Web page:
India’s Stark Disparity
Inequality in asset distribution has created two Indias. According to All India Debt & Investment Survey, 2019 conducted by the National Sample Survey, which has been published recently, the richest 10 per cent of Indians own over half of the country’s physical and financial assets, while the bottom 50 per cent own less than 10 per cent of the assets. This alarming report clearly shows that the nation has failed in its endeavour to uplift the poor despite various promises and programmes over the years. Moreover, disparity acts as a stumbling block in the country’s march towards becoming a developed nation from a developing nation. An analysis of the survey report points to the fact that until and unless the prevailing inequality is removed, India will not be able to make desired progress in its efforts to become one of the top nations of the world.
It is a fact that since Independence various measures have been taken to bring the bottom half of the population at par with the rest of the population. But those steps did not yield the desired results as per the said survey. As a result, the gap between the rich and the poor increased manifold during the seven decades of India’s Independence. Wealth and power have become concentrated in the hands of a few people in a country of nearly 140 crore people. Neither the Nehruvian policy, nor the new economic policy introduced by former Prime Minister Dr. Manmohan Singh in the early nineties substantially helped in bridging the gap. Now the time has come to take effective steps to arrest this ever increasing divide.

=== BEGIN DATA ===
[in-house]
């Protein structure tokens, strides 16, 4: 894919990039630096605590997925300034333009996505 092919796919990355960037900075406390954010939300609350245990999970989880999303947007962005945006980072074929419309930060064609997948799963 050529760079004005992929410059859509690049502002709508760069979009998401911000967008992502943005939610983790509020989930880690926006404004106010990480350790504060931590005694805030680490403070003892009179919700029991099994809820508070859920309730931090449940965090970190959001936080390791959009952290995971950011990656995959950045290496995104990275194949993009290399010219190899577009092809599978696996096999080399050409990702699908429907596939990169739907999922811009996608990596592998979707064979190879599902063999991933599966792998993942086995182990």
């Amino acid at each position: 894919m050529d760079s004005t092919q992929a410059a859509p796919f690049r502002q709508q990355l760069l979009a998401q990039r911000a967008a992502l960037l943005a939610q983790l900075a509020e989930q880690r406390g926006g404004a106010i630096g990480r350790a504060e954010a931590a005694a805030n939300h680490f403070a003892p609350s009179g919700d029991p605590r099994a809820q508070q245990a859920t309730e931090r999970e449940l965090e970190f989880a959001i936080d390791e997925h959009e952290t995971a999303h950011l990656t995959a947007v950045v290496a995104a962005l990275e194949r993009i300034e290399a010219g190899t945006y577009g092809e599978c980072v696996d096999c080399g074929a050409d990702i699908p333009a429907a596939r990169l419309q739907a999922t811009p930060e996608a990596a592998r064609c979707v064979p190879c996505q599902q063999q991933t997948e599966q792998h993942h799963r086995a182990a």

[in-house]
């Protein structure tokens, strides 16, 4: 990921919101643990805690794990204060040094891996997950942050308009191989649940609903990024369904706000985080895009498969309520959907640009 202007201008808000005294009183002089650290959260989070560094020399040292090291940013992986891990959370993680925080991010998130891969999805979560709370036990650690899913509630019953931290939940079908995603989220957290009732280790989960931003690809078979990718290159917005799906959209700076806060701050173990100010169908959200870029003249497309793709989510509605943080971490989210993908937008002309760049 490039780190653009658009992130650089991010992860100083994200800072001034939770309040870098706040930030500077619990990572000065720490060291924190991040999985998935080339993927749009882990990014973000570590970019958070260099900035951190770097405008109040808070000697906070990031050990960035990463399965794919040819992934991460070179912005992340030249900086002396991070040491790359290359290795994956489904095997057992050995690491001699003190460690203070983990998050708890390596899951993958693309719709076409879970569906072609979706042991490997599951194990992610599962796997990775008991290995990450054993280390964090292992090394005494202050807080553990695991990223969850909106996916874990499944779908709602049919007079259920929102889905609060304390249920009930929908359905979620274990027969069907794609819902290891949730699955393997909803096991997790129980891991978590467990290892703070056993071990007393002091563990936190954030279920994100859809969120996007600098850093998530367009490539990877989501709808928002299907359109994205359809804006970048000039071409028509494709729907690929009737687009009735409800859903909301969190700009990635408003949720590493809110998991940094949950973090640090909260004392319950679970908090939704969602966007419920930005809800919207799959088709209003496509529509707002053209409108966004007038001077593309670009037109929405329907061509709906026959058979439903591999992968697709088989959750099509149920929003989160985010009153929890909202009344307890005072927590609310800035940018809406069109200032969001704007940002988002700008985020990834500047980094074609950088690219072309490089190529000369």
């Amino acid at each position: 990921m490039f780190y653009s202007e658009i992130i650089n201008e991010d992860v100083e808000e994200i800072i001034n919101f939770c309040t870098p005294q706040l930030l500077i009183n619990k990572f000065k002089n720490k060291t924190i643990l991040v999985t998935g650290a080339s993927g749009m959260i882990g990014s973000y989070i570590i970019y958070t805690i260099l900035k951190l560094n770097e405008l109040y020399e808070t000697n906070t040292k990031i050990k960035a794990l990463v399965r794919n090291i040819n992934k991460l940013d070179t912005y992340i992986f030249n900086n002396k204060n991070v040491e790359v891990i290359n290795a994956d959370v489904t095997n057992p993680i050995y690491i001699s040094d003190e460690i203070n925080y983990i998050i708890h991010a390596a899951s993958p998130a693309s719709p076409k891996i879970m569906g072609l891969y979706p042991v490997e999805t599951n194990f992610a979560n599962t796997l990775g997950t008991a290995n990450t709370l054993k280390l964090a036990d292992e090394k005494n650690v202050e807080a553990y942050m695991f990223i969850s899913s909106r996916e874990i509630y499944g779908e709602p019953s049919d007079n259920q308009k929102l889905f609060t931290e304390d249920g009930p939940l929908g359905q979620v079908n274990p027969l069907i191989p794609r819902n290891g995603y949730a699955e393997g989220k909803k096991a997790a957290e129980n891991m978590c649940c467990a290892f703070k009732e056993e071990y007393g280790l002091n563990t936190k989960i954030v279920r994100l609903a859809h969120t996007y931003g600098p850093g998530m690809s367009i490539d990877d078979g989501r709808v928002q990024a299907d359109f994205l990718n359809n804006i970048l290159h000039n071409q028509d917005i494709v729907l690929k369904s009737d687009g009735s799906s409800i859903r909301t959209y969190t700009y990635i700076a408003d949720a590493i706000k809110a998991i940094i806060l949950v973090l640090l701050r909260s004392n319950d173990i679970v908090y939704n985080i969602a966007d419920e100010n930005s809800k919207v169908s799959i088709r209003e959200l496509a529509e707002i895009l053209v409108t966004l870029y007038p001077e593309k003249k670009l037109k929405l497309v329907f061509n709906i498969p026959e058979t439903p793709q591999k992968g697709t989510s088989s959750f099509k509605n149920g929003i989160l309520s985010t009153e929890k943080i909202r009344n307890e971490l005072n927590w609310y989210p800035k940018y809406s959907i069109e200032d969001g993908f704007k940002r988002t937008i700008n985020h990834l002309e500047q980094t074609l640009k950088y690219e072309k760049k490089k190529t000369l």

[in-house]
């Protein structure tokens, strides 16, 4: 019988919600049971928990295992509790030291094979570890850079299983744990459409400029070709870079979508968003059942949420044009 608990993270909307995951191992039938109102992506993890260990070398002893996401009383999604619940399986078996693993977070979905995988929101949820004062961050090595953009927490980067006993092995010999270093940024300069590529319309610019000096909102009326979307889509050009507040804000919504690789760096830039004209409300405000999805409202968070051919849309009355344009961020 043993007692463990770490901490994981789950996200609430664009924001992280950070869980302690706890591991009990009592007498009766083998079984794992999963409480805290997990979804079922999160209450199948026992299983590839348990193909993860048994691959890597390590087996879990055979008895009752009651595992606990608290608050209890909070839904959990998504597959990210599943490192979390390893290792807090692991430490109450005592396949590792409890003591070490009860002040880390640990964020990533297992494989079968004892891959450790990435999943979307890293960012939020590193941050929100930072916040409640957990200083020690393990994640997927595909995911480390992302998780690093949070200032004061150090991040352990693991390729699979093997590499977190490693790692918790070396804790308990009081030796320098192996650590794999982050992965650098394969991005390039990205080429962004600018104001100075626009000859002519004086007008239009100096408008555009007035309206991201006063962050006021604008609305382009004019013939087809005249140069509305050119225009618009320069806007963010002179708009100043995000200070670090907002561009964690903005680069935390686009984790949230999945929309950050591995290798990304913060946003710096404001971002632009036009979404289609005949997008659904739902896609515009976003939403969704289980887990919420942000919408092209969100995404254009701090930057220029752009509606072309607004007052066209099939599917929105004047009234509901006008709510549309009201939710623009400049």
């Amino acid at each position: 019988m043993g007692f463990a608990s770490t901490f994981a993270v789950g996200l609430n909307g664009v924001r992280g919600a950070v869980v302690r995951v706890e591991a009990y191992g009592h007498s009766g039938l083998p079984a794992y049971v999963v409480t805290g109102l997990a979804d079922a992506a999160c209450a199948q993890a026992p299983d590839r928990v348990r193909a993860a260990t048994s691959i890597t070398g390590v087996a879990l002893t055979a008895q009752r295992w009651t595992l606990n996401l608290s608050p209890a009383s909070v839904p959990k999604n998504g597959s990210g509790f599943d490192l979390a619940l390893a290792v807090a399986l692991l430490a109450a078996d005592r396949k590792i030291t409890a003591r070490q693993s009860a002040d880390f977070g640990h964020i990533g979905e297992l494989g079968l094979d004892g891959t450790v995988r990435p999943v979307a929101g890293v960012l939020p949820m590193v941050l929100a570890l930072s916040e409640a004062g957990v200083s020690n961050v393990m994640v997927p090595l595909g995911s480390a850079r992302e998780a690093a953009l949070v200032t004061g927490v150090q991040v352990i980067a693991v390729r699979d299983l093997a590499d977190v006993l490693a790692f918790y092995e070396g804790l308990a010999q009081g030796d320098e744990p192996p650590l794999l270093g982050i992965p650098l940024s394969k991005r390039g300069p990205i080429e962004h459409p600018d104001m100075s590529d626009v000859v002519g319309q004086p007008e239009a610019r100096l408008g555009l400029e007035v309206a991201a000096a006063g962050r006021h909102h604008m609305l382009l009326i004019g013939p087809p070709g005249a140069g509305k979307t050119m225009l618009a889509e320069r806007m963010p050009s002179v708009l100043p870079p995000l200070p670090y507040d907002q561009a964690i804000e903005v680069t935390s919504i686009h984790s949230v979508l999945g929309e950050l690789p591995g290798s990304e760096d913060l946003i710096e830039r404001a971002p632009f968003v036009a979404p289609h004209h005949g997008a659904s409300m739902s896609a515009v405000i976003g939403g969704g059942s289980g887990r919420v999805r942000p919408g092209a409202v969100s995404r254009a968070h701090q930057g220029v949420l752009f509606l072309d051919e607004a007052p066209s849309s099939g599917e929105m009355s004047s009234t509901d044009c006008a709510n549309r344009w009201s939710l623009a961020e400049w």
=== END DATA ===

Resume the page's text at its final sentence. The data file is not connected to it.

The divide poses a great danger to society as out of 274.6 lakh crore assets in rural areas, 139.6 lakh crore is in the hands of the richest 10 per cent people living in rural areas. Whilst studying the figures, it should not be forgotten that two-thirds of the Indian population live in rural areas and the majority of the population there are affected by this disparity. The picture is no different in urban areas. In Delhi, 80.8 per cent of assets are in the hands of the top 10 per cent of the richest and the bottom 50 per cent has just 2.1 per cent of the assets. The divide has created a situation wherein a handful of persons are enjoying all the world’s luxuries, whilst majority of the population are deprived of basic amenities such as health, education and shelter.
In such a situation, steps should be taken to erase the divide as early as possible. On its part, the government should impose higher taxes on India’s richest 10 per cent and utilise the tax revenue to initiate a practical and effective mechanism/programme to improve the standard of living for all of India’s citizens and not just a select few. There is no issue with an individual amassing wealth, but at the same time concrete steps should be taken to prevent the wealth from reaching only a handful of people. During the colonial era India witnessed such a situation. To make rulers wealthy, poor Indians had to starve. We should not allow those horrific days to return, we must fulfil the promise of Equality made in our Constitution.